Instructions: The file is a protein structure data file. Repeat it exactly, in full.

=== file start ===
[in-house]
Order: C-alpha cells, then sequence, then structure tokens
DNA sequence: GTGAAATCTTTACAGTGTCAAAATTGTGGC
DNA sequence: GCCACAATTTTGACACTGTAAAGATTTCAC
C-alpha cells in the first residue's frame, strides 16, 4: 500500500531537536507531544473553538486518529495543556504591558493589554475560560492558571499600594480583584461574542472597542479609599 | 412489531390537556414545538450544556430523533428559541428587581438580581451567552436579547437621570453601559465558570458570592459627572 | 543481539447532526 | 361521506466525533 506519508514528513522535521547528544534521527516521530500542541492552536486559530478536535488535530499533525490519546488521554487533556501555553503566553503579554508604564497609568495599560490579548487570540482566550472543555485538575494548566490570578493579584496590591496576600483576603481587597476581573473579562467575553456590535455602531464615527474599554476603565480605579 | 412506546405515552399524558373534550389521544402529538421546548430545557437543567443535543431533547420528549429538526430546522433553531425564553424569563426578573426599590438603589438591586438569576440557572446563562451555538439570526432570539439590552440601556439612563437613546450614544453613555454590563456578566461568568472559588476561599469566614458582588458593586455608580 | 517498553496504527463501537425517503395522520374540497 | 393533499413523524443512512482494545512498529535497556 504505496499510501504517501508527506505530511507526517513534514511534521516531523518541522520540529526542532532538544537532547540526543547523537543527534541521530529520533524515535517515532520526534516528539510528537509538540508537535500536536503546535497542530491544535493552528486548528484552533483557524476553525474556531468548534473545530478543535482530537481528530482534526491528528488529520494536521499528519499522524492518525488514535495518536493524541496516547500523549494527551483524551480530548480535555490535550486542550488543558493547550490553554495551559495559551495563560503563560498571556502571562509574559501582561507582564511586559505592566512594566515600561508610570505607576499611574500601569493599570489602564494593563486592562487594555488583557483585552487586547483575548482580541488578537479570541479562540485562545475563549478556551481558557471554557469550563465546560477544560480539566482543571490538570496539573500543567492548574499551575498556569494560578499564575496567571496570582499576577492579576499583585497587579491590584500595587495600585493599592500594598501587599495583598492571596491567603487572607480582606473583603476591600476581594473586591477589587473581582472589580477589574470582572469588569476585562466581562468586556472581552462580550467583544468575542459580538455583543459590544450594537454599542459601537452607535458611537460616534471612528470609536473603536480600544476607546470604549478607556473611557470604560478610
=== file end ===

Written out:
[in-house]
Order: C-alpha cells, then sequence, then structure tokens
DNA sequence: GTGAAATCTTTACAGTGTCAAAATTGTGGC
DNA sequence: GCCACAATTTTGACACTGTAAAGATTTCAC
C-alpha cells in the first residue's frame, strides 16, 4: 500500500531537536507531544473553538486518529495543556504591558493589554475560560492558571499600594480583584461574542472597542479609599 | 412489531390537556414545538450544556430523533428559541428587581438580581451567552436579547437621570453601559465558570458570592459627572 | 543481539447532526 | 361521506466525533 506519508514528513522535521547528544534521527516521530500542541492552536486559530478536535488535530499533525490519546488521554487533556501555553503566553503579554508604564497609568495599560490579548487570540482566550472543555485538575494548566490570578493579584496590591496576600483576603481587597476581573473579562467575553456590535455602531464615527474599554476603565480605579 | 412506546405515552399524558373534550389521544402529538421546548430545557437543567443535543431533547420528549429538526430546522433553531425564553424569563426578573426599590438603589438591586438569576440557572446563562451555538439570526432570539439590552440601556439612563437613546450614544453613555454590563456578566461568568472559588476561599469566614458582588458593586455608580 | 517498553496504527463501537425517503395522520374540497 | 393533499413523524443512512482494545512498529535497556 504505496499510501504517501508527506505530511507526517513534514511534521516531523518541522520540529526542532532538544537532547540526543547523537543527534541521530529520533524515535517515532520526534516528539510528537509538540508537535500536536503546535497542530491544535493552528486548528484552533483557524476553525474556531468548534473545530478543535482530537481528530482534526491528528488529520494536521499528519499522524492518525488514535495518536493524541496516547500523549494527551483524551480530548480535555490535550486542550488543558493547550490553554495551559495559551495563560503563560498571556502571562509574559501582561507582564511586559505592566512594566515600561508610570505607576499611574500601569493599570489602564494593563486592562487594555488583557483585552487586547483575548482580541488578537479570541479562540485562545475563549478556551481558557471554557469550563465546560477544560480539566482543571490538570496539573500543567492548574499551575498556569494560578499564575496567571496570582499576577492579576499583585497587579491590584500595587495600585493599592500594598501587599495583598492571596491567603487572607480582606473583603476591600476581594473586591477589587473581582472589580477589574470582572469588569476585562466581562468586556472581552462580550467583544468575542459580538455583543459590544450594537454599542459601537452607535458611537460616534471612528470609536473603536480600544476607546470604549478607556473611557470604560478610